It is not necessary to be a cynic, to realise that the government’s offer of a comparability study is anything but generous. The so-called monetarists, whose ideas on how to run capitalism become increasingly popular in a desperate response to the abject failure of interventionist theories, would argue that in any case it is unnecessary. In their view, wage negotiations should be left to run free and in that process comparability would be achieved by the process of workers moving from the lower paid jobs to the higher. This may be a callous simplification—an enforced change of employment can be a stressful experience for a worker—but it does illuminate some of the fallacies of the Comparability Game.
This game is played by two sides each with a different object. In some cases, a union may put a case for a rise on the grounds that its members earn less than those in similar jobs. On the other side governments can play the game as a delaying tactic—as the Labour government is doing now—by offering something less than the unions demand with a promise that an investigation into comparability will bring absolutely fair and balanced wages to everyone.
Now this must sound like a very reasonable and progressive idea to the City gent on the Clapham omnibus, who longs to see Britain a sunlit, strike-free land where all industrial disputes are settled by an infallible arbitration system and all wages balanced by a process of completely rational awards. The City gent does not nurture such fantasies alone:
. . . you’ve got to get the balance roughly right. This again, is a function of government — to get the balance right between the groups in your society as well as between the individuals in your society.
The Times had a marvellous leading article—I think it was in January last year—about a balanced society. It said what my colleagues and I had been saying for quite some time . . . (Margaret Thatcher, Observer, 25/2/79).
In this sort of dream society everyone earns a wage exactly suited to their job and accepts their place on the social and economic ladder. No dustmen envies the income of a solicitor and conscientiously carts away the latter’s rubbish because he knows that everyone does a Fair Days Work for a Fair Days Pay. He also knows that his dustman’s wages buy goods whose prices always represent exactly what they are worth, that the best solicitors get the highest fees and indeed the whole of capitalism moves smoothly on economic bearings lubricated by justice and good sense.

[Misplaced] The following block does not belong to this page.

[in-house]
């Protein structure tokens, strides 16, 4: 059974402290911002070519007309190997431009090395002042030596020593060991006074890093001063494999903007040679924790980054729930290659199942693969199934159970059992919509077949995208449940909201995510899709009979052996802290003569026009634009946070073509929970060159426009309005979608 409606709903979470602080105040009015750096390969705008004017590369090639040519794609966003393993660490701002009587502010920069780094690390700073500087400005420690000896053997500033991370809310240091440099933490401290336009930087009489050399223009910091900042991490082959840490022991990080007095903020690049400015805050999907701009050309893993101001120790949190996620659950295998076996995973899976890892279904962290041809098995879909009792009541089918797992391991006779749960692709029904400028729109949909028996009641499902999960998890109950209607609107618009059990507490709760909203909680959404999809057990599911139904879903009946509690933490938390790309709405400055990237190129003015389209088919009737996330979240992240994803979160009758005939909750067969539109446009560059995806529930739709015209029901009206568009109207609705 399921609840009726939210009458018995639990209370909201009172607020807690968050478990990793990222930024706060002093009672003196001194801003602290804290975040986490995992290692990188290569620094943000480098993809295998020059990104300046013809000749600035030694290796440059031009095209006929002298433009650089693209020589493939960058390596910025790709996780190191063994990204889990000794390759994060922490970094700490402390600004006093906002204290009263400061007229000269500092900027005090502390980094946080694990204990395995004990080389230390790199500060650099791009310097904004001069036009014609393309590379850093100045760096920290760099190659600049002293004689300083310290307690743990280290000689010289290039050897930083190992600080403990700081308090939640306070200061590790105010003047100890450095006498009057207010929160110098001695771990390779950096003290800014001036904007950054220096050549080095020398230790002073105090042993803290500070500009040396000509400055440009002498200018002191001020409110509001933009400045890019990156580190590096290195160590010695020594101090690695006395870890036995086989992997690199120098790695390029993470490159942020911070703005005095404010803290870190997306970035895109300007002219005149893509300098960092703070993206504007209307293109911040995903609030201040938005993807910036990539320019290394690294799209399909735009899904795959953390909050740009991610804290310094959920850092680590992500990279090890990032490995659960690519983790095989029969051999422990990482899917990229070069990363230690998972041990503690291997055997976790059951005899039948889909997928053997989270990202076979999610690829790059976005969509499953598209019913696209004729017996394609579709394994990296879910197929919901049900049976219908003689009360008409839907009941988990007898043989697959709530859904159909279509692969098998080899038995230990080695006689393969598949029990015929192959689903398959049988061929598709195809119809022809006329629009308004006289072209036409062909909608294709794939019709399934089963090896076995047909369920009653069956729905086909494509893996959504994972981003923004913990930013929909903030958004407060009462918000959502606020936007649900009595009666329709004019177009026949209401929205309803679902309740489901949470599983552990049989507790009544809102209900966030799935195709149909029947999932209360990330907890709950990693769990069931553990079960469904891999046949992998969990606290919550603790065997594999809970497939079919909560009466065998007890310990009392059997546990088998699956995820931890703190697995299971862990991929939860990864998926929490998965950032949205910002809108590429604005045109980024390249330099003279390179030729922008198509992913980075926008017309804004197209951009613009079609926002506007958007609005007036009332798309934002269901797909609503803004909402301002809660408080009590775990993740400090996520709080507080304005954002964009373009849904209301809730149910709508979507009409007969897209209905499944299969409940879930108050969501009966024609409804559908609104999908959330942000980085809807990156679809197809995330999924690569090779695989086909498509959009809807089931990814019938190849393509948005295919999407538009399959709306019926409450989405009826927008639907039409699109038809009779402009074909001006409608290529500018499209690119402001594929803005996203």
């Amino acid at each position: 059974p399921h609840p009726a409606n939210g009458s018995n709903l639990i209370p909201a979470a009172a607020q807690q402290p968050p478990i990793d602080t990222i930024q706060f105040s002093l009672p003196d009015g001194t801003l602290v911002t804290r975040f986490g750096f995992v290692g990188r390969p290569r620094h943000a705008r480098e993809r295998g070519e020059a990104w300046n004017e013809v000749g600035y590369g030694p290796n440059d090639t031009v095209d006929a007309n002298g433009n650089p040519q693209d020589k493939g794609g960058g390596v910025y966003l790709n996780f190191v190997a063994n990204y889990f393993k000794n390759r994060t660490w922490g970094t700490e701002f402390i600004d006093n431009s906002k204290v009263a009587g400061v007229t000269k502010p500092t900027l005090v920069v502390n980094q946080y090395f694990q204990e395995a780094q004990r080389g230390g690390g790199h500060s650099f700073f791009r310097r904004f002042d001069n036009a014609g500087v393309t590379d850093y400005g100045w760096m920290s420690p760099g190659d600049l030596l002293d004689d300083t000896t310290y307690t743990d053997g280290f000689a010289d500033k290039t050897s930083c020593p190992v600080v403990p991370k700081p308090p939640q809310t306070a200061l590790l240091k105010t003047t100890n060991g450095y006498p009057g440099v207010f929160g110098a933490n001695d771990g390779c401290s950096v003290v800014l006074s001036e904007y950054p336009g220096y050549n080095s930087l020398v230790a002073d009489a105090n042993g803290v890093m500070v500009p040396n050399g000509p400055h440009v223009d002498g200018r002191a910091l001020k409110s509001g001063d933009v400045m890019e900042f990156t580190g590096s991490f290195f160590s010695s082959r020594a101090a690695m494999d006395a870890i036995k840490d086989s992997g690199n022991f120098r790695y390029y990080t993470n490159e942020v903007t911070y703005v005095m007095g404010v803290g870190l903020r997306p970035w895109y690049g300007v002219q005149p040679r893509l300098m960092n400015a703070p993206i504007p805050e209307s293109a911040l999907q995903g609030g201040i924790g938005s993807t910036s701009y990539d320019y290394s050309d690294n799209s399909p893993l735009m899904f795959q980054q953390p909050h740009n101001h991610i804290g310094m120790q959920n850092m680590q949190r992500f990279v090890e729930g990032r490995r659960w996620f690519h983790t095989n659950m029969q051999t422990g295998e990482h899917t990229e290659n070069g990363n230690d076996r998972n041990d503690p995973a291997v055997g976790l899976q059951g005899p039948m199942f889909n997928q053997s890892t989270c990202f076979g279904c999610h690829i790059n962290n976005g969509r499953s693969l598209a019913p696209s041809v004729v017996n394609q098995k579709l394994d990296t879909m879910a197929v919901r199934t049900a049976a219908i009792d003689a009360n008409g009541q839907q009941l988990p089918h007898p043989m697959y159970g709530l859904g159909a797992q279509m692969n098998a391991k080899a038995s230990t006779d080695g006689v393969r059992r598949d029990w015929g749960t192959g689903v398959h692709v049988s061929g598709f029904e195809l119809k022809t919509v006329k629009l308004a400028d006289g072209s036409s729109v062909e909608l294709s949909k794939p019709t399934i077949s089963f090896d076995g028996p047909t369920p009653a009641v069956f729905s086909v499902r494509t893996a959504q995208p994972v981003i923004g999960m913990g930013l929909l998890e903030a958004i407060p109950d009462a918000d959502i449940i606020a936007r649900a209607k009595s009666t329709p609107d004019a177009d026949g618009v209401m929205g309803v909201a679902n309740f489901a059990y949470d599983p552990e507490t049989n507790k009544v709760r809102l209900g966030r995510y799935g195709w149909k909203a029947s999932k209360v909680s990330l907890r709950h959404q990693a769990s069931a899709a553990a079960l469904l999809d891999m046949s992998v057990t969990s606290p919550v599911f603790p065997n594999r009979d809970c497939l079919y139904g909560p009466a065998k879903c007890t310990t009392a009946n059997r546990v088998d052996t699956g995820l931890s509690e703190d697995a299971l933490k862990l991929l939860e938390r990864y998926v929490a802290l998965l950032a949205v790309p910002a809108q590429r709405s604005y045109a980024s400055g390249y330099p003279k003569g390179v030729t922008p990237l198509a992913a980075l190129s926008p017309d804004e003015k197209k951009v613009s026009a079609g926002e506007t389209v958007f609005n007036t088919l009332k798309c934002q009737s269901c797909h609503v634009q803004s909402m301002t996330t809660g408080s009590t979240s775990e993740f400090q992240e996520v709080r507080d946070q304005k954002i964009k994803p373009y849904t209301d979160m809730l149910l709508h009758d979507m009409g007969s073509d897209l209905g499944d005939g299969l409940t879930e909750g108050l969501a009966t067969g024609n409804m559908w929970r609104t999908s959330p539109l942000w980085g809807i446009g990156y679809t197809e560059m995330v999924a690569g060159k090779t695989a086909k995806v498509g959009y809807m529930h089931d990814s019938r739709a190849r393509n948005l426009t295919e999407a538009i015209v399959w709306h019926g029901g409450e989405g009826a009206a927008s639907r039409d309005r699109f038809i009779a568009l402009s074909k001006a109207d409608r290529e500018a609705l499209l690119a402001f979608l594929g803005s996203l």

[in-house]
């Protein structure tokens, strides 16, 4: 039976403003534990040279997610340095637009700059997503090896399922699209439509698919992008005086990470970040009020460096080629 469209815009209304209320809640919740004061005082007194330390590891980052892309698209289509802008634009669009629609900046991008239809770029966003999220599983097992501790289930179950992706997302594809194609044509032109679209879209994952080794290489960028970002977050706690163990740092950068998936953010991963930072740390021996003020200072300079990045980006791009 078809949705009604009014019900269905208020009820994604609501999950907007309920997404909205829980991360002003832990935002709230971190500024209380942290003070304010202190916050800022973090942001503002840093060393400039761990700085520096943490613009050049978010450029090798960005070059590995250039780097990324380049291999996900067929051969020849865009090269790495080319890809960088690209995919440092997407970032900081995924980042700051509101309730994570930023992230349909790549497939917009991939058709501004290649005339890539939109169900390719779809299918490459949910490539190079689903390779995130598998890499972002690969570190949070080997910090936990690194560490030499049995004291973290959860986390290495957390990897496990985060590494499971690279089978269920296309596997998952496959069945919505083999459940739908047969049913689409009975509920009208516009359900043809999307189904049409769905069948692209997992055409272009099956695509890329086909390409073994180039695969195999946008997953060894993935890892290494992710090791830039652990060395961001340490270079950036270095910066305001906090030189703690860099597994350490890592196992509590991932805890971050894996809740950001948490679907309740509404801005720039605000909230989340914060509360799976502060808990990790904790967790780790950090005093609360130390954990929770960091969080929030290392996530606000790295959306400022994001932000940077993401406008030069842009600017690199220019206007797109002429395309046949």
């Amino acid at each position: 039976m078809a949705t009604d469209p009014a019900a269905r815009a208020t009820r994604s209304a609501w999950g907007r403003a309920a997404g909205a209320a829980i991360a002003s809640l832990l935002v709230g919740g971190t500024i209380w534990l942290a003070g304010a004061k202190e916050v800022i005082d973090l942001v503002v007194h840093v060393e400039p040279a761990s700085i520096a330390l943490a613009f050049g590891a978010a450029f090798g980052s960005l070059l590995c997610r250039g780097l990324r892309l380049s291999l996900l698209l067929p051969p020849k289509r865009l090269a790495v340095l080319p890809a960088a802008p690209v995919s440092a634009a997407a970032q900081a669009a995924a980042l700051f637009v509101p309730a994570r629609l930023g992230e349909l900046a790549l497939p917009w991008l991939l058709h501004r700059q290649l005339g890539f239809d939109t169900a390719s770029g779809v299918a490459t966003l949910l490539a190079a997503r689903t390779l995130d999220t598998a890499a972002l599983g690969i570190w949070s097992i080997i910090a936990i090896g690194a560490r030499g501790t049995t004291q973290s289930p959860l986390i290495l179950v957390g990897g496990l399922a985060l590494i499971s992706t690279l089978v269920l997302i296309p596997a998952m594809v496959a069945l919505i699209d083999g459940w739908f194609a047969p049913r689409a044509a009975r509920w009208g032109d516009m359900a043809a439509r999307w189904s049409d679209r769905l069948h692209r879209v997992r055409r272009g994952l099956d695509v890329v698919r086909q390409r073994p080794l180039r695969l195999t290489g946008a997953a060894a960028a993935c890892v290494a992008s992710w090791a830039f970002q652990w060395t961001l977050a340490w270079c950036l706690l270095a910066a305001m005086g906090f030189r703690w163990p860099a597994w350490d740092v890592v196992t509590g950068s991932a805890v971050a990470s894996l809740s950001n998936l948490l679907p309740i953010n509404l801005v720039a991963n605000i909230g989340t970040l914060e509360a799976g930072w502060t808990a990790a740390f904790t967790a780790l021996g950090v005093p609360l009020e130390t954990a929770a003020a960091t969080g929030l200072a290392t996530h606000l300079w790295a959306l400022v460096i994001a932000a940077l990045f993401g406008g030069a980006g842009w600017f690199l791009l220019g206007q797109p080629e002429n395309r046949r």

The reality is that there are no such things as fair pay or fair prices. Whatever the City gent might mean by justice and good sense—or Margaret Thatcher by balance in society—simply don’t come into the process by which wages and other prices are determined. By the same token Comparability is a nonsense. How is it possible to fix a “fair” wage for, say, the nurses who care for sufferers from terminal cancer? Or for the workers who operate sewage plants, remembering the consequences of a breakdown in sewage disposal? Can their wages be “balanced” or compared against those of members of the armed forces, whose work is wholly destructive? Is it "fair” that ambulance crews should receive a fraction of the income of stock-brokers and members of Lloyds?